Every year lawmakers go up to Alaska to go fishing at "a five star resort"; and every year lobbyists from the oil and gas industry follow those lawmakers to these fish-filled waters to hook them on their own line. American Radio Works went behind the scenes of this annual ritual in the circle of Washington political life and found a number of Senators, energy industry lobbyists, and our friend [sw: Dennis Hastert] (R-Ill.) getting together to break congressional ethics rules.
The event is organized under the aegis of a charity, the Waterfall Committee, supported by former Sen. and current Alaska Governor Frank Murkowski and his wife Nancy. In 1996 "the House and Senate banned lawmakers from accepting free trips to recreational charity events like this one". The Senate Ethics Committee went so far as to write Murkowski a letter to "expressly forbid senators from accepting free travel or lodging to attend this event." It appears that numerous members of Congress may have violated this rule by attending.
Another deadline set by the majority leaders in both Houses of Congress to pass the so-called lobbying and ethics reform legislation is going to pass yet again. This reform is like a car that stalled while driving up Constitution Ave. to the Capitol. It's just going to roll back down, pass the Smithsonian, down Maine Ave., and into the Tidal Basin. CongressDaily PM has the report:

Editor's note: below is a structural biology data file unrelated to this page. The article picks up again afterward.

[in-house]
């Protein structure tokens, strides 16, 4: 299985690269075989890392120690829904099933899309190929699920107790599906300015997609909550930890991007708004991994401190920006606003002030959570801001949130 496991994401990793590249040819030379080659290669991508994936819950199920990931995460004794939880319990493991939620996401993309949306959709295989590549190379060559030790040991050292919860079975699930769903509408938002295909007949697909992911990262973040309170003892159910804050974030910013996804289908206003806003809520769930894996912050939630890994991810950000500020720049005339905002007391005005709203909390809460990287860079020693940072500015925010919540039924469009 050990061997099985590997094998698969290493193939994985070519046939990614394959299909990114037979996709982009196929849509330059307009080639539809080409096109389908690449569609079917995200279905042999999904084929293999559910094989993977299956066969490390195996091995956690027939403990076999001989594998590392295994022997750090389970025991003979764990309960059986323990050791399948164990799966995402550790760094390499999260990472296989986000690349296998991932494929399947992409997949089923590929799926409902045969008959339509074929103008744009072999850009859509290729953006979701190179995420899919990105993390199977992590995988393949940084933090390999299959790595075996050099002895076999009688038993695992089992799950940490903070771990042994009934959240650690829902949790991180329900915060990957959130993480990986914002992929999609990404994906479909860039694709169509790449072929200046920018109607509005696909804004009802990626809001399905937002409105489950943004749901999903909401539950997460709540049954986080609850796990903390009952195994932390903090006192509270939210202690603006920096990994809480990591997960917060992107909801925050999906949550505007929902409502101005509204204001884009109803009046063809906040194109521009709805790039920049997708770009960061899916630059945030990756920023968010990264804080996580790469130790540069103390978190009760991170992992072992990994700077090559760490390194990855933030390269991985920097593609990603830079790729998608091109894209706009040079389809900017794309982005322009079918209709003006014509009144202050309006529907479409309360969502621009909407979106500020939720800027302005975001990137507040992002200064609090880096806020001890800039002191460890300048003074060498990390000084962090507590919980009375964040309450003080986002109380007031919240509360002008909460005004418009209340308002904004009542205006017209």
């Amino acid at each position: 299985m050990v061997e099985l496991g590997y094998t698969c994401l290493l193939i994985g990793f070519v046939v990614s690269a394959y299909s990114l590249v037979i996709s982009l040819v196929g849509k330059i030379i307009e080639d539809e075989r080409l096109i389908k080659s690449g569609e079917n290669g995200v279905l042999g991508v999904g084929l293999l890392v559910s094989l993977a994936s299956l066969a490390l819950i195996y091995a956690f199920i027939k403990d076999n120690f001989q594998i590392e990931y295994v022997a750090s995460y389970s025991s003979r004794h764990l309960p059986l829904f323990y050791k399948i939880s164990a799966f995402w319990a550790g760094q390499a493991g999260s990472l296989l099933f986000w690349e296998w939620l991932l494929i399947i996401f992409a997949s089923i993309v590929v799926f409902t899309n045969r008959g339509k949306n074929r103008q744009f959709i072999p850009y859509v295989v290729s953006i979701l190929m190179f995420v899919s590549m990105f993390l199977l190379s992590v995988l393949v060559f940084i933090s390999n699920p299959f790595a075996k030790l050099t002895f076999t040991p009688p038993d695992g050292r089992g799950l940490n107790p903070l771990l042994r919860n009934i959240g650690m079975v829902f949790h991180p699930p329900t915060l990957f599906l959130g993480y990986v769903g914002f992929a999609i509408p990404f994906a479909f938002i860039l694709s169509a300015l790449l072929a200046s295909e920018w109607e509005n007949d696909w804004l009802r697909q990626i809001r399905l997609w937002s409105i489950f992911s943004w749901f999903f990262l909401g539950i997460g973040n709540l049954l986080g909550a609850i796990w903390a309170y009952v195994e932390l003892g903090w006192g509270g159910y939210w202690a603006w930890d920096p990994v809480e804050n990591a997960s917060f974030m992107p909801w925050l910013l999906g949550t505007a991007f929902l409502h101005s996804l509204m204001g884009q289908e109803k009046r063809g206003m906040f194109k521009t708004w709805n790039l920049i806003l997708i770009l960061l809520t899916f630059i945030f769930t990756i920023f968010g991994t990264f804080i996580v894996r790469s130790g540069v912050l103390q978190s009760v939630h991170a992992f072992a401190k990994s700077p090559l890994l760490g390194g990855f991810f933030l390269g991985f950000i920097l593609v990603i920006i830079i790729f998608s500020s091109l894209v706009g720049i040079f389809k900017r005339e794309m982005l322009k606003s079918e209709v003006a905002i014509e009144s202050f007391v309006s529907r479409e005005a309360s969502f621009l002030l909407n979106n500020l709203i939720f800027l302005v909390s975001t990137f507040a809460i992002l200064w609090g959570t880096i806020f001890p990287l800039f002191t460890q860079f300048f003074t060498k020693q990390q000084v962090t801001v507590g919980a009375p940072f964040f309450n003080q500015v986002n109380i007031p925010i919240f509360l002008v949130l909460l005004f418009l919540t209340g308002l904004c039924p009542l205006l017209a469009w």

With one week to go before the July Fourth recess, the House faces a potentially packed floor schedule, but it appears doubtful that Congress will be able to pass either a lobbying and ethics overhaul or a pension bill before the break. House Speaker Hastert and Senate Majority Leader Frist called for passage of the lobbying bill before July Fourth, but a conference agreement continues to elude negotiators, and Hastert has not named conferees.When those Abramoff indictments come down on lawmakers what are these guys going to have to say for themselves. Nothing. They have done nothing to clean their house. Instead we're going to see a debate about flag burning, which I know is a huge problem in my neighborhood. I think that there have been at least ten children in my neighborhood who've had their patriotism crushed by a glassy eyed hippy burning a flag, chanting anti-government slogans. (FYI Congress: The proper way to dispose of a flag is to burn it.) Like a bad teenager who doesn't clean their room Congress should be punished. Continue reading
I guess Jim Moran (D-VA) was just joking about "earmarking the s_it out of" Appropriations bills if he were to become chair of the Approps Committee:
The Congressman’s remarks were meant to be light-hearted and not a serious policy statement; he is in fact very concerned with the irresponsible spending taking place in Congress. The Congressman has a strong record of fiscal responsibility, having voted for a balanced budget, supported pay-as-you-go budget rules and opposed what he considers to be the misplaced spending priorities of the current administration. Democrats are the party of fiscal restraint and will make it a top priority if they retake the House in November.Continue reading